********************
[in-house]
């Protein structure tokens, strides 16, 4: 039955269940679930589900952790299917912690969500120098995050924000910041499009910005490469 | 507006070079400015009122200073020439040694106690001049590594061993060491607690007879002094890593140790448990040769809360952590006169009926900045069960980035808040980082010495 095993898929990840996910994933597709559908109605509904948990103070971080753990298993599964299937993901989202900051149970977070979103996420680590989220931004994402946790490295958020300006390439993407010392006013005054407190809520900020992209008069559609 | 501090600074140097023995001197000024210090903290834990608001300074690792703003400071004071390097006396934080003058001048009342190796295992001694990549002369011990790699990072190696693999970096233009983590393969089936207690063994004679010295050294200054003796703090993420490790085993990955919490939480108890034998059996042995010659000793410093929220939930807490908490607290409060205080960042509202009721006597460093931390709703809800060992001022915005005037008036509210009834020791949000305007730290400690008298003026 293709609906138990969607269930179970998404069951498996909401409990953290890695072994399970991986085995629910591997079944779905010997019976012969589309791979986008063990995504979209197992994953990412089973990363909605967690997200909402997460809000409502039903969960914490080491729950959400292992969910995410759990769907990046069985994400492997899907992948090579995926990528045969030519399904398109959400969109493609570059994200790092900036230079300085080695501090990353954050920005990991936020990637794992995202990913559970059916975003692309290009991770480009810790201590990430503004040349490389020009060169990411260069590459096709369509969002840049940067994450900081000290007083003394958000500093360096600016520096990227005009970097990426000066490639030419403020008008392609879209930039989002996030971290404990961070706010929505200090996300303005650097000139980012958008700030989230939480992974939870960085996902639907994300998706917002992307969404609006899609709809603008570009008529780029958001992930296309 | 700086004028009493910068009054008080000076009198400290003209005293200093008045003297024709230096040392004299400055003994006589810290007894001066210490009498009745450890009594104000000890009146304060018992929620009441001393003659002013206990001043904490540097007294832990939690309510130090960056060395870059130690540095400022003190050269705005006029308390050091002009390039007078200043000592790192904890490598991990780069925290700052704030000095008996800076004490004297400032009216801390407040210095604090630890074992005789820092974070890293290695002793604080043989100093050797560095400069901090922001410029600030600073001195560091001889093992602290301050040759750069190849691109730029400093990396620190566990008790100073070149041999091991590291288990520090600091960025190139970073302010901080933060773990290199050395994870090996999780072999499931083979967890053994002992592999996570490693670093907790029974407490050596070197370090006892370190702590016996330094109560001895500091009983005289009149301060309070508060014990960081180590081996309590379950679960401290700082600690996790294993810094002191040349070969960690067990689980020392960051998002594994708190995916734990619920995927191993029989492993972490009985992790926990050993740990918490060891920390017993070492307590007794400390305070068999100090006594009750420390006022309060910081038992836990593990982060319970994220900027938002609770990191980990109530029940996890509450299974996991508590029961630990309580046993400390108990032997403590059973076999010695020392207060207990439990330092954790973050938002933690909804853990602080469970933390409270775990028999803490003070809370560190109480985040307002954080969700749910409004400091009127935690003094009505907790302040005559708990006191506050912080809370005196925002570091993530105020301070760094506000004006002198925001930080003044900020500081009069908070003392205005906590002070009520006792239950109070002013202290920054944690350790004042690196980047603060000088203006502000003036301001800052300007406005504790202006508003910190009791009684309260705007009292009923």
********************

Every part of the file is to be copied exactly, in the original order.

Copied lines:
[in-house]
């Protein structure tokens, strides 16, 4: 039955269940679930589900952790299917912690969500120098995050924000910041499009910005490469 | 507006070079400015009122200073020439040694106690001049590594061993060491607690007879002094890593140790448990040769809360952590006169009926900045069960980035808040980082010495 095993898929990840996910994933597709559908109605509904948990103070971080753990298993599964299937993901989202900051149970977070979103996420680590989220931004994402946790490295958020300006390439993407010392006013005054407190809520900020992209008069559609 | 501090600074140097023995001197000024210090903290834990608001300074690792703003400071004071390097006396934080003058001048009342190796295992001694990549002369011990790699990072190696693999970096233009983590393969089936207690063994004679010295050294200054003796703090993420490790085993990955919490939480108890034998059996042995010659000793410093929220939930807490908490607290409060205080960042509202009721006597460093931390709703809800060992001022915005005037008036509210009834020791949000305007730290400690008298003026 293709609906138990969607269930179970998404069951498996909401409990953290890695072994399970991986085995629910591997079944779905010997019976012969589309791979986008063990995504979209197992994953990412089973990363909605967690997200909402997460809000409502039903969960914490080491729950959400292992969910995410759990769907990046069985994400492997899907992948090579995926990528045969030519399904398109959400969109493609570059994200790092900036230079300085080695501090990353954050920005990991936020990637794992995202990913559970059916975003692309290009991770480009810790201590990430503004040349490389020009060169990411260069590459096709369509969002840049940067994450900081000290007083003394958000500093360096600016520096990227005009970097990426000066490639030419403020008008392609879209930039989002996030971290404990961070706010929505200090996300303005650097000139980012958008700030989230939480992974939870960085996902639907994300998706917002992307969404609006899609709809603008570009008529780029958001992930296309 | 700086004028009493910068009054008080000076009198400290003209005293200093008045003297024709230096040392004299400055003994006589810290007894001066210490009498009745450890009594104000000890009146304060018992929620009441001393003659002013206990001043904490540097007294832990939690309510130090960056060395870059130690540095400022003190050269705005006029308390050091002009390039007078200043000592790192904890490598991990780069925290700052704030000095008996800076004490004297400032009216801390407040210095604090630890074992005789820092974070890293290695002793604080043989100093050797560095400069901090922001410029600030600073001195560091001889093992602290301050040759750069190849691109730029400093990396620190566990008790100073070149041999091991590291288990520090600091960025190139970073302010901080933060773990290199050395994870090996999780072999499931083979967890053994002992592999996570490693670093907790029974407490050596070197370090006892370190702590016996330094109560001895500091009983005289009149301060309070508060014990960081180590081996309590379950679960401290700082600690996790294993810094002191040349070969960690067990689980020392960051998002594994708190995916734990619920995927191993029989492993972490009985992790926990050993740990918490060891920390017993070492307590007794400390305070068999100090006594009750420390006022309060910081038992836990593990982060319970994220900027938002609770990191980990109530029940996890509450299974996991508590029961630990309580046993400390108990032997403590059973076999010695020392207060207990439990330092954790973050938002933690909804853990602080469970933390409270775990028999803490003070809370560190109480985040307002954080969700749910409004400091009127935690003094009505907790302040005559708990006191506050912080809370005196925002570091993530105020301070760094506000004006002198925001930080003044900020500081009069908070003392205005906590002070009520006792239950109070002013202290920054944690350790004042690196980047603060000088203006502000003036301001800052300007406005504790202006508003910190009791009684309260705007009292009923």